Journal of veterinary diagnostic investigation: official publication of the American Association of Veterinary Laboratory Diagnosticians, Inc 02/2013; 25(2). DOI:10.1177/1040638713476866 · 1.35 Impact Factor
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    ABSTRACT: Complications associated with the Stamey percutaneous loop cystostomy catheter (Cook Medical), including exposure of the most proximal side-hole and leakage of urine from the bladder, were encountered following percutaneous placement in three cats. In all cats, surgical exploration for removal of the catheter was performed.
    12/2012; 15(6). DOI:10.1177/1098612X12471519
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    J L Westropp · J E Sykes · S Irom · J B Daniels · A Smith · D Keil · T Settje · Y Wang · D J Chew ·
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    ABSTRACT: Uncomplicated urinary tract infections (UTI) in dogs usually are treated with antimicrobial drugs for 10-14 days. Shorter duration antimicrobial regimens have been evaluated in human patients. A high dose short duration (HDSD) enrofloxacin protocol administered to dogs with uncomplicated UTI will not be inferior to a 14-day treatment regimen with amoxicillin-clavulanic acid. Client-owned adult, otherwise healthy dogs with aerobic bacterial urine culture yielding ≥ 10(3) CFU/mL of bacteria after cystocentesis. Prospective, multicenter, controlled, randomized blinded clinical trial. Enrolled dogs were randomized to group 1 (enrofloxacin 18-20 mg/kg PO q24h for 3 days) or group 2 (amoxicillin-clavulanic acid 13.75-25 mg/kg PO q12h for 14 days). Urine cultures were obtained at days 0, 10, and 21. Microbiologic and clinical cure rates were evaluated 7 days after antimicrobial treatment was discontinued. Lower urinary tract signs and adverse events also were recorded. There were 35 dogs in group 1 and 33 in group 2. The microbiologic cure rate was 77.1 and 81.2% for groups 1 and 2, respectively. The clinical cure rate was 88.6 and 87.9% for groups 1 and 2, respectively. Cure rates between groups did not differ according to the selected margin of noninferiority. HDSD enrofloxacin treatment was not inferior to a conventional amoxicillin-clavulanic acid protocol for the treatment of uncomplicated bacterial UTI in dogs. Further research is warranted to determine if this protocol will positively impact owner compliance and decrease the emergence of antimicrobial resistance.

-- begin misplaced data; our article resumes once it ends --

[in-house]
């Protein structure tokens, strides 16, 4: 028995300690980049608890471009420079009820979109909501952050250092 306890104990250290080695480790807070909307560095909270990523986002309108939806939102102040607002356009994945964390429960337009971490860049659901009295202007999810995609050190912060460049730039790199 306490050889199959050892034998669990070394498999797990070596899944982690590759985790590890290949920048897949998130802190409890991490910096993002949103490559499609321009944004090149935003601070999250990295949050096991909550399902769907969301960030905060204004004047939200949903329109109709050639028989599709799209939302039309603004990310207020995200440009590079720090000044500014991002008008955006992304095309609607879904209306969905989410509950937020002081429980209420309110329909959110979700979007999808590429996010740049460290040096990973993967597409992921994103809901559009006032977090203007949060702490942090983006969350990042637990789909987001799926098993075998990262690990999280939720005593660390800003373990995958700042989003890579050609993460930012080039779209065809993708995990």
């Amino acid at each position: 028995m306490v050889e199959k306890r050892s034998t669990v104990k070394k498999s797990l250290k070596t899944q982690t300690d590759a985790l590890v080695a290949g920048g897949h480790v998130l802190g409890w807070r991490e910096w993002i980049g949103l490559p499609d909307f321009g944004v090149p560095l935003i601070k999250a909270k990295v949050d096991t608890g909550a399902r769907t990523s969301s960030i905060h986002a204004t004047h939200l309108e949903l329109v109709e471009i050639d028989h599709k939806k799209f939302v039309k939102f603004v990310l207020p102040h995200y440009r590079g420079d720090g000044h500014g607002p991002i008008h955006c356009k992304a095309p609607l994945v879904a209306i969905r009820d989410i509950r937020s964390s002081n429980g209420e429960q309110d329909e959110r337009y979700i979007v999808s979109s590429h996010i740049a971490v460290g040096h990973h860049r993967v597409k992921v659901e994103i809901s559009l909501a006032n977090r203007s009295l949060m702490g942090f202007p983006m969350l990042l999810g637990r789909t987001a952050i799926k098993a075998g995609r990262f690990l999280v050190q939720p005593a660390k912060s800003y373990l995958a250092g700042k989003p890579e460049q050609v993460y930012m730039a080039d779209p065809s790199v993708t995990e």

Journal of Veterinary Internal Medicine 04/2012; 26(3):506-12. DOI:10.1111/j.1939-1676.2012.00914.x · 1.88 Impact Factor

Publication Stats

538 Citations
64.35 Total Impact Points


  • 2015
    • Hebrew University of Jerusalem
      • Koret School of Veterinary Medicine
      Yerushalayim, Jerusalem, Israel
  • 2006-2015
    • University of California, Davis
      • • School of Veterinary Medicine
      • • Department of Veterinary Medicine and Epidemiology
      • • Area of Epidemiology and Preventive Medicine
      Davis, California, United States
  • 1999-2011
    • The Ohio State University
      • Department of Veterinary Clinical Sciences
      Columbus, OH, United States